“Bogo999” assmebled hundreds of still images from the Mount Washburn web camera in Yellowstone National Park and put together this time-lapse video of the Antelope fire burning in the northeast section of the park.
The first two minutes are during the night and not much is happening, so click Play, then go get a Moosehead or Fat Tire (click here and scroll down), then when you come back much of the video will have loaded and you can jump forward past the 2:00 mark to find something more interesting.
The video starts at 11:00 p.m. Sept. 18 and goes until Sept. 19 at 11:00 p.m. local time.
Compared to the video and the images we posted of the fire taken on September 21 and 23, it appears in the image below (taken after sunset at 7:25 p.m. on Sept. 28) that the fire as crossed the Yellowstone River on the east side and is burning very nicely tonight. The camera is pointing northeast. Here is a link to the latest map on the Yellowstone site, dated September 21.
A few days ago I checked the cam and the fire was burning pretty hot on the near side of the drainage and the convection column was leaning across the canyon. I was wondering if any spot fires would take hold over there and apparently they did. It looks like it’s going to add some significant acreage, weather permitting. The weather forecast for the fire area for Sept. 29-30 calls for high temps in the low 70’s, RH around 20%, and slight breezes out of the northwest and then south. There’s no chance of rain until October 4 when the forecast predicts a 26% chance. Winds will be moderate until the 4th, when they will be at 14 mph out of the southwest, with gusts up to 20.
Any guesses on the date of the Fire Season Ending Event in Yellowstone?
Managing wildfires and public lands can be a serious business, so it was a little surprising when we ran across these cartoons having forest fires as the theme. It is unusual to say the least to see wildfire issues depicted in a cartoonish style with bright, primary colors. But it is refreshing, and perhaps long overdue as a tactic to start a dialog and to attract the attention of readers who might not otherwise be engaged.
These two cartoons were drawn by Sam Wallace and are published with his generous permission. Mr. Wallace has a web site where you can see examples of his illustrations, some of which also appear at the Longmont, Colorado Times Call.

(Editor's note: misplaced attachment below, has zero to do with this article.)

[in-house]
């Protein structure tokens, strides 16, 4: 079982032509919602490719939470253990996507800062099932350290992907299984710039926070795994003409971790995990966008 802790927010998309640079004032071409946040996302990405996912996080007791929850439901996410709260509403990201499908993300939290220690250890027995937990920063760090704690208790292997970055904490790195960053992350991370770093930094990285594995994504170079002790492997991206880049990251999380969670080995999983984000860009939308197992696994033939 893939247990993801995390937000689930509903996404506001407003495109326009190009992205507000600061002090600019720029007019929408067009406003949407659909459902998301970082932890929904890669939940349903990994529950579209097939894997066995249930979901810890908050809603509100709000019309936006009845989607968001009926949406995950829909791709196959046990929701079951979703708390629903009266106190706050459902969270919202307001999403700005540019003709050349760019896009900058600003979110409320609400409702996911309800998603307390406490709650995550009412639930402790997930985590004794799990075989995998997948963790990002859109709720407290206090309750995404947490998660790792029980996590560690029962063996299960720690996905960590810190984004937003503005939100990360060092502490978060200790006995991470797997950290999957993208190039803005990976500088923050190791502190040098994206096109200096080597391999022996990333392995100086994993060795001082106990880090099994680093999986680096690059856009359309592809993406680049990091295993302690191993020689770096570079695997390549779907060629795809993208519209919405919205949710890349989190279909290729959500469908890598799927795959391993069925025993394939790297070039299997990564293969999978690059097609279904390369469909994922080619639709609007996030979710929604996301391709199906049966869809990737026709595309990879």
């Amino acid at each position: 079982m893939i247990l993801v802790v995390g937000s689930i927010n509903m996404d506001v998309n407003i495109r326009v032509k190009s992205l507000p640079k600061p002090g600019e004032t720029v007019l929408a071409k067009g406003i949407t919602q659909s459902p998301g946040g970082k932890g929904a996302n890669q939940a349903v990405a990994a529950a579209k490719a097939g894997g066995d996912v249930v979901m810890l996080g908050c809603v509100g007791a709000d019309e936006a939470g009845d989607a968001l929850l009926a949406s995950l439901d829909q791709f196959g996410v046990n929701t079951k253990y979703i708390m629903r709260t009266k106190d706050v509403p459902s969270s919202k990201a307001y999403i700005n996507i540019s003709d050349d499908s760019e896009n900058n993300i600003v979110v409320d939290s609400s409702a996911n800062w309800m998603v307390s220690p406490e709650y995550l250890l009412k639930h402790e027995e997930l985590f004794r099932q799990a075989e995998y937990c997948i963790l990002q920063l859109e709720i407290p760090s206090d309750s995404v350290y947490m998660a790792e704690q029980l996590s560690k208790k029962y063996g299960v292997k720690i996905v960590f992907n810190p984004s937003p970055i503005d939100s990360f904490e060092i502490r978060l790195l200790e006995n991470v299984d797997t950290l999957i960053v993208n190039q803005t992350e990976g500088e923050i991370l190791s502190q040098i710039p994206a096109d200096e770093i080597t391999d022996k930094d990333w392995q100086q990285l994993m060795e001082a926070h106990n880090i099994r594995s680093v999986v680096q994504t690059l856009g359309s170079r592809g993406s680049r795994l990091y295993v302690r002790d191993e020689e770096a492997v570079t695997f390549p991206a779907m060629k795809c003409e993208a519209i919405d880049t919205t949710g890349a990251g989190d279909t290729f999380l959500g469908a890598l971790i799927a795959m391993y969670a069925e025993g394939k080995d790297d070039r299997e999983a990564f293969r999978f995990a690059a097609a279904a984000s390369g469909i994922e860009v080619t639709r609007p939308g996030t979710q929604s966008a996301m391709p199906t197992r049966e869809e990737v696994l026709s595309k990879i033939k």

The cartoon above refers to the Fourmile fire that started on September 6 just west of Boulder that burned 6,181 acres and 169 structures. We covered the fire, but were unaware of any controversy over noise from the aircraft. There may have been some grumbling from Longmont (map), but no doubt the residents in the Boulder area were pleased to see the air tankers and helicopters working on the fire. (UPDATE: We checked with Mr. Wallace and he said that over the last few years there have been a lot of complaints about aircraft noise at the Longmont Vance Brand Municipal Airport, but the air tankers working the Fourmile fire did not use the airport. He said “Who in their right mind would complain about planes fighting fires.”)
The cartoon below of course refers to the issue of pine beetles, which have affected millions of acres in the western U.S. and Canada. This is another topic that we have covered extensively, most recently in an article in which we wrote, “forests that have been affected by mountain pine beetles are less likely to burn as intensely as green forests”. However, if you completely remove beetle-killed trees, the forest will burn less intensely than if the fuel was not removed. This is not practical across millions of acres, and it would interfere with natural processes, but should be considered in an urban-interface zone.
A chemical Engineering professor at Brigham Young University said the fire behavior model currently being used to predict the spread of wildfires “doesn’t have a lot of physics in it” and “it’s not as good as it could be”. Wildland firefighters have been using the Behave and BehavePlus fire modeling systems for decades.
Using grants from the U.S. Forest Service and the National Science Foundation, Thomas Fletcher expects to add several components to the existing models.
Here are some excerpts from an article on the BYU web site: